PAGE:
Another Indian entity to display its capability and innovative approach in aerospace manufacturing is Bengaluru-based Mahindra Aerospace that has acquired majority stake in GippsAero of Australia and has been manufacturing the Airvan 8, a seven-seat utility aircraft and Airvan 10, a ten-seat turboprop version. In June 2015, Mahindra Aerospace was awarded a large aero-components production contract by Premium Aerotec, a company from the Airbus Group based in Germany. This multiyear contract envisages the manufacture and supply by Mahindra Aerospace of a variety of metallic components for several Airbus aircraft programmes as part of assemblies produced by Premium Aerotec. Bharat Forge Limited has entered into an agreement with Rolls- Royce to supply critical and high integrity forged and machined components for a range of aero-engines including the Trent engine from Rolls-Royce. Even a small firm such as Bengaluru-based Dynamatic Technologies that began in the auto industry, is making components for Boeing’s Chinook heavy-lift helicopter. Boeing has also signed an agreement with TASL in November 2016 for a joint venture to manufacture fuselage for Apache helicopters not only for the Indian order, but for the global market as well. The two companies are also expected to co-produce other aero-structures and integrated systems including unmanned aerial vehicles (UAVs). A number of other major projects in the pipeline related to co-development and co-production in India involving the Russian aerospace industry and the Indian aerospace major Hindustan Aeronautics Limited (HAL) that will provide boost to the ‘Make in India’ campaign, are manufacture of several hundred Kamov Ka-226T helicopters, multi-role transport aircraft (MTA) and the fifth-generation fighter aircraft (FGFA).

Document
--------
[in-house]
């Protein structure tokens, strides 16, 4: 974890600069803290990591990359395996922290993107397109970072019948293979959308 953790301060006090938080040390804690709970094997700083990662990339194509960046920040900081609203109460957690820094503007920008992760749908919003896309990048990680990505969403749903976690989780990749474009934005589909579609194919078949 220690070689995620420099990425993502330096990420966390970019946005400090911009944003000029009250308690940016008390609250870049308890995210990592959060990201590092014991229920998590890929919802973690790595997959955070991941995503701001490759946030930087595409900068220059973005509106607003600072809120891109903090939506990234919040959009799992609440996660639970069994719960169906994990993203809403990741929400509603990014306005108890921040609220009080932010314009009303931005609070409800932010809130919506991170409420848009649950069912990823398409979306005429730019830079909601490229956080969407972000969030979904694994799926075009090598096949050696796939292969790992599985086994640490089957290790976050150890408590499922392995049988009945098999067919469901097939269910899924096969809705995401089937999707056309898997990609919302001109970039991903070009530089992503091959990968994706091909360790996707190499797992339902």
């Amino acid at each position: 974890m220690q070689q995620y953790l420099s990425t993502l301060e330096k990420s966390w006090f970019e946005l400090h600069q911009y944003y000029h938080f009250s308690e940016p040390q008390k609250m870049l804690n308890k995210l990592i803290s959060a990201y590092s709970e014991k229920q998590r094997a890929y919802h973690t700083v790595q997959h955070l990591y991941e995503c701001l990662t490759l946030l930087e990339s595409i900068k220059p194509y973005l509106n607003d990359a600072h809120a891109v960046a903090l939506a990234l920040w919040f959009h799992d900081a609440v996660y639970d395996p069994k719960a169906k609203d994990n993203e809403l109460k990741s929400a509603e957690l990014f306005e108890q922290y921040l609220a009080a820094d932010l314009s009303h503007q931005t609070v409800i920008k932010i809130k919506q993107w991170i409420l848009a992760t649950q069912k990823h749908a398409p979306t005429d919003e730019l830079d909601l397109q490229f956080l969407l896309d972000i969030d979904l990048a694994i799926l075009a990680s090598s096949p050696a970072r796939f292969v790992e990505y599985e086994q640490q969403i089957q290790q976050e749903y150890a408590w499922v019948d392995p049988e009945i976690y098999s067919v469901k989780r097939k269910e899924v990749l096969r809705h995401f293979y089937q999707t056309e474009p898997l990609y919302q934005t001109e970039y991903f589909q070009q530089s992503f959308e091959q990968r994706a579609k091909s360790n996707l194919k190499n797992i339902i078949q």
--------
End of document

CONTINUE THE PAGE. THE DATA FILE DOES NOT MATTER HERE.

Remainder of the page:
More Needs to be Done

While there has undoubtedly been some forward movement in the ‘Make in India’ campaign of the government, there is still much more ground to be covered to make it easier for OEMs as well as for the Indian entrepreneurs to engage in collaborative efforts in India. There is the need to address the following urgently:

  • Further improve ease of doing business through measures such as speedy single-window clearance.
  • Reduction in paperwork.
  • Processing of licensing of projects online.
  • Speedy decision-making by the various departments of the government involved in processing of cases.
  • Further simplification and streamlining of the Defence Offset Guidelines.
  • Reduction in taxes and simplifications of the tax regime which in India is still very complex, difficult to implement and is subject to interpretation.
  • Making it easier for companies to acquire land to set up production units and finally, the involvement of and proactive role by the states, which tend to become a frustrating impediment in a federal structure of governance.
  • Enhance emphasis and funding of Research and Development especially in the private sector within the country to develop advanced technologies.
  • Collaborate with countries that are in a position to assist India in the development of future technologies.

But perhaps the most formidable impediment to the success of the ‘Make in India’ campaign to quote Bharat Karnad, will be “relying on the existing decrepit apparatus of the state, unimaginative policy establishment and the government’s usual lackadaisical way of doing business to deliver results.” Only with a major overhaul of the bureaucratic establishment and the government machinery as a whole, will the highly mechanised lion representing the spirit of the ‘Make in India’ campaign, begin to actually roar!